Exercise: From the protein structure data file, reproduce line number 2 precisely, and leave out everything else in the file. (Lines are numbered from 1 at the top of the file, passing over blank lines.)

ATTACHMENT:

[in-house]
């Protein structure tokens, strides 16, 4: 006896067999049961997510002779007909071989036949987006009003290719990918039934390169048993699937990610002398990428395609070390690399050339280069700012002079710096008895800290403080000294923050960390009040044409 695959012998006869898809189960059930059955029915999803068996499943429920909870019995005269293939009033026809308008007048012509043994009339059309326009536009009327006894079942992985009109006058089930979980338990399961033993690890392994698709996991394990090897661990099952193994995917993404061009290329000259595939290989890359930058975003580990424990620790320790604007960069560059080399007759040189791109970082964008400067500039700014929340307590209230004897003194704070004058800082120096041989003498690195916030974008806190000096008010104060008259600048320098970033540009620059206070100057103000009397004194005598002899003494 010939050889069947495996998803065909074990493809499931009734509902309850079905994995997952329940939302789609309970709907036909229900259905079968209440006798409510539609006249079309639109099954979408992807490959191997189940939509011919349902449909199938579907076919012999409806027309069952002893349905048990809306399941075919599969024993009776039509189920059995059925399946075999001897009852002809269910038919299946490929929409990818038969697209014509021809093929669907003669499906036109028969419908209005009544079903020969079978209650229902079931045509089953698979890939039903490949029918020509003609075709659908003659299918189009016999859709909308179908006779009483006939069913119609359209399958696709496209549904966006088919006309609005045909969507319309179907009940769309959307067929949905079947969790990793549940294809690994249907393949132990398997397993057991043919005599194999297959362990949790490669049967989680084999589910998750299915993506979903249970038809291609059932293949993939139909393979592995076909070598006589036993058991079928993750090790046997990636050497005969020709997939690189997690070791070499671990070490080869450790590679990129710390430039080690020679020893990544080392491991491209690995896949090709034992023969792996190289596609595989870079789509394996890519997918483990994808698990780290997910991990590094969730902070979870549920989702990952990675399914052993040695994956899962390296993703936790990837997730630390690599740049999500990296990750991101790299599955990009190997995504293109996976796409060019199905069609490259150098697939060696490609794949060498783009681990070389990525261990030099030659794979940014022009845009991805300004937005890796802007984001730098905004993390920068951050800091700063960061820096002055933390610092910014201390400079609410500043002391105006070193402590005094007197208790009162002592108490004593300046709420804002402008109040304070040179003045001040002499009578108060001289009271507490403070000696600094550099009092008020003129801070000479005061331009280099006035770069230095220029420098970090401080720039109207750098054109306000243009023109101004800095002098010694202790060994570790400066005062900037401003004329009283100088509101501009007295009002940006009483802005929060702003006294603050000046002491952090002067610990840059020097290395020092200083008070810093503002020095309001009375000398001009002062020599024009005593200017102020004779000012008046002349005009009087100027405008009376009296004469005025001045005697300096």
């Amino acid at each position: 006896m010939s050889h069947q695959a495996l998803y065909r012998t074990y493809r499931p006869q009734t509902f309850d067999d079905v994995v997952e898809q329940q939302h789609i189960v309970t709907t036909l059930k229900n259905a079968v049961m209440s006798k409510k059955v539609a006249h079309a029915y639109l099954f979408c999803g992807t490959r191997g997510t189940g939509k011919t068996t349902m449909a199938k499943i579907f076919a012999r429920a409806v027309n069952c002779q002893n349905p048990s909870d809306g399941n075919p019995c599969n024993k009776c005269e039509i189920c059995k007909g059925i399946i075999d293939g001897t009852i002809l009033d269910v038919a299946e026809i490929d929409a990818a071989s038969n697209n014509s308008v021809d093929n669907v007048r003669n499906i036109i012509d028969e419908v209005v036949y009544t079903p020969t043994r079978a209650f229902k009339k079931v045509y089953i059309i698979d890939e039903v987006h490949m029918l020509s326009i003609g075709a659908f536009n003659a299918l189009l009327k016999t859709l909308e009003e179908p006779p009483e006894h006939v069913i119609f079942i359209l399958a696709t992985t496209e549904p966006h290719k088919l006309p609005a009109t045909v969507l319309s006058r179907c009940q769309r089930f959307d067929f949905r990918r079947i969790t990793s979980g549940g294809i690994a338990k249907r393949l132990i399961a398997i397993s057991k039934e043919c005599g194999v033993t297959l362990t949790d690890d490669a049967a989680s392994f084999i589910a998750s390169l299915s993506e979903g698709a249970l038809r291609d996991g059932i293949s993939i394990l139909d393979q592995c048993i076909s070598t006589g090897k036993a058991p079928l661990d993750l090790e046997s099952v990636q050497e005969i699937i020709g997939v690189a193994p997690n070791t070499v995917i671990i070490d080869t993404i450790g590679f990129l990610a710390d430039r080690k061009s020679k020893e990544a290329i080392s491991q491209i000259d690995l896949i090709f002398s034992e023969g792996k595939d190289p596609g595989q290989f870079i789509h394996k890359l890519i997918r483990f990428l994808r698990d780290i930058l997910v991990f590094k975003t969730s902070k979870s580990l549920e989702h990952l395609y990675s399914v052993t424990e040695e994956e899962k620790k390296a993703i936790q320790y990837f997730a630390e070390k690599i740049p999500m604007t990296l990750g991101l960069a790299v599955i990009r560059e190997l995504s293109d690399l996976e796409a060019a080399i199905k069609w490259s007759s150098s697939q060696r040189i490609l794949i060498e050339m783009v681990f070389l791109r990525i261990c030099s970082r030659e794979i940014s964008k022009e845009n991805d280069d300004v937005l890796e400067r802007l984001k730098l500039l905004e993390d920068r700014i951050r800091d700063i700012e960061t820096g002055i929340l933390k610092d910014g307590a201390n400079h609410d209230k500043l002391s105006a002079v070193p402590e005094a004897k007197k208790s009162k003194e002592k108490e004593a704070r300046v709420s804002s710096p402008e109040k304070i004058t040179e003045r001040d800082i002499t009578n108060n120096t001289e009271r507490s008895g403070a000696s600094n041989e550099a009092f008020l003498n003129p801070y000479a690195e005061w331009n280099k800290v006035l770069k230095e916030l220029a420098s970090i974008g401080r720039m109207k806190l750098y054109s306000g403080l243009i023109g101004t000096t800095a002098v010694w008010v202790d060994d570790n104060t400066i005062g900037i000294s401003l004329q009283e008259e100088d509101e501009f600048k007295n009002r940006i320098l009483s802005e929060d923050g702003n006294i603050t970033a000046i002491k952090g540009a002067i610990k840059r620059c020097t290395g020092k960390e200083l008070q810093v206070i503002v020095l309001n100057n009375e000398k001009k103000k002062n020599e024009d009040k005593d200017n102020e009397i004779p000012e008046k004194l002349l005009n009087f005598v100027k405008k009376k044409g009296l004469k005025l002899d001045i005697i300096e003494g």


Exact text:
């Protein structure tokens, strides 16, 4: 006896067999049961997510002779007909071989036949987006009003290719990918039934390169048993699937990610002398990428395609070390690399050339280069700012002079710096008895800290403080000294923050960390009040044409 695959012998006869898809189960059930059955029915999803068996499943429920909870019995005269293939009033026809308008007048012509043994009339059309326009536009009327006894079942992985009109006058089930979980338990399961033993690890392994698709996991394990090897661990099952193994995917993404061009290329000259595939290989890359930058975003580990424990620790320790604007960069560059080399007759040189791109970082964008400067500039700014929340307590209230004897003194704070004058800082120096041989003498690195916030974008806190000096008010104060008259600048320098970033540009620059206070100057103000009397004194005598002899003494 010939050889069947495996998803065909074990493809499931009734509902309850079905994995997952329940939302789609309970709907036909229900259905079968209440006798409510539609006249079309639109099954979408992807490959191997189940939509011919349902449909199938579907076919012999409806027309069952002893349905048990809306399941075919599969024993009776039509189920059995059925399946075999001897009852002809269910038919299946490929929409990818038969697209014509021809093929669907003669499906036109028969419908209005009544079903020969079978209650229902079931045509089953698979890939039903490949029918020509003609075709659908003659299918189009016999859709909308179908006779009483006939069913119609359209399958696709496209549904966006088919006309609005045909969507319309179907009940769309959307067929949905079947969790990793549940294809690994249907393949132990398997397993057991043919005599194999297959362990949790490669049967989680084999589910998750299915993506979903249970038809291609059932293949993939139909393979592995076909070598006589036993058991079928993750090790046997990636050497005969020709997939690189997690070791070499671990070490080869450790590679990129710390430039080690020679020893990544080392491991491209690995896949090709034992023969792996190289596609595989870079789509394996890519997918483990994808698990780290997910991990590094969730902070979870549920989702990952990675399914052993040695994956899962390296993703936790990837997730630390690599740049999500990296990750991101790299599955990009190997995504293109996976796409060019199905069609490259150098697939060696490609794949060498783009681990070389990525261990030099030659794979940014022009845009991805300004937005890796802007984001730098905004993390920068951050800091700063960061820096002055933390610092910014201390400079609410500043002391105006070193402590005094007197208790009162002592108490004593300046709420804002402008109040304070040179003045001040002499009578108060001289009271507490403070000696600094550099009092008020003129801070000479005061331009280099006035770069230095220029420098970090401080720039109207750098054109306000243009023109101004800095002098010694202790060994570790400066005062900037401003004329009283100088509101501009007295009002940006009483802005929060702003006294603050000046002491952090002067610990840059020097290395020092200083008070810093503002020095309001009375000398001009002062020599024009005593200017102020004779000012008046002349005009009087100027405008009376009296004469005025001045005697300096």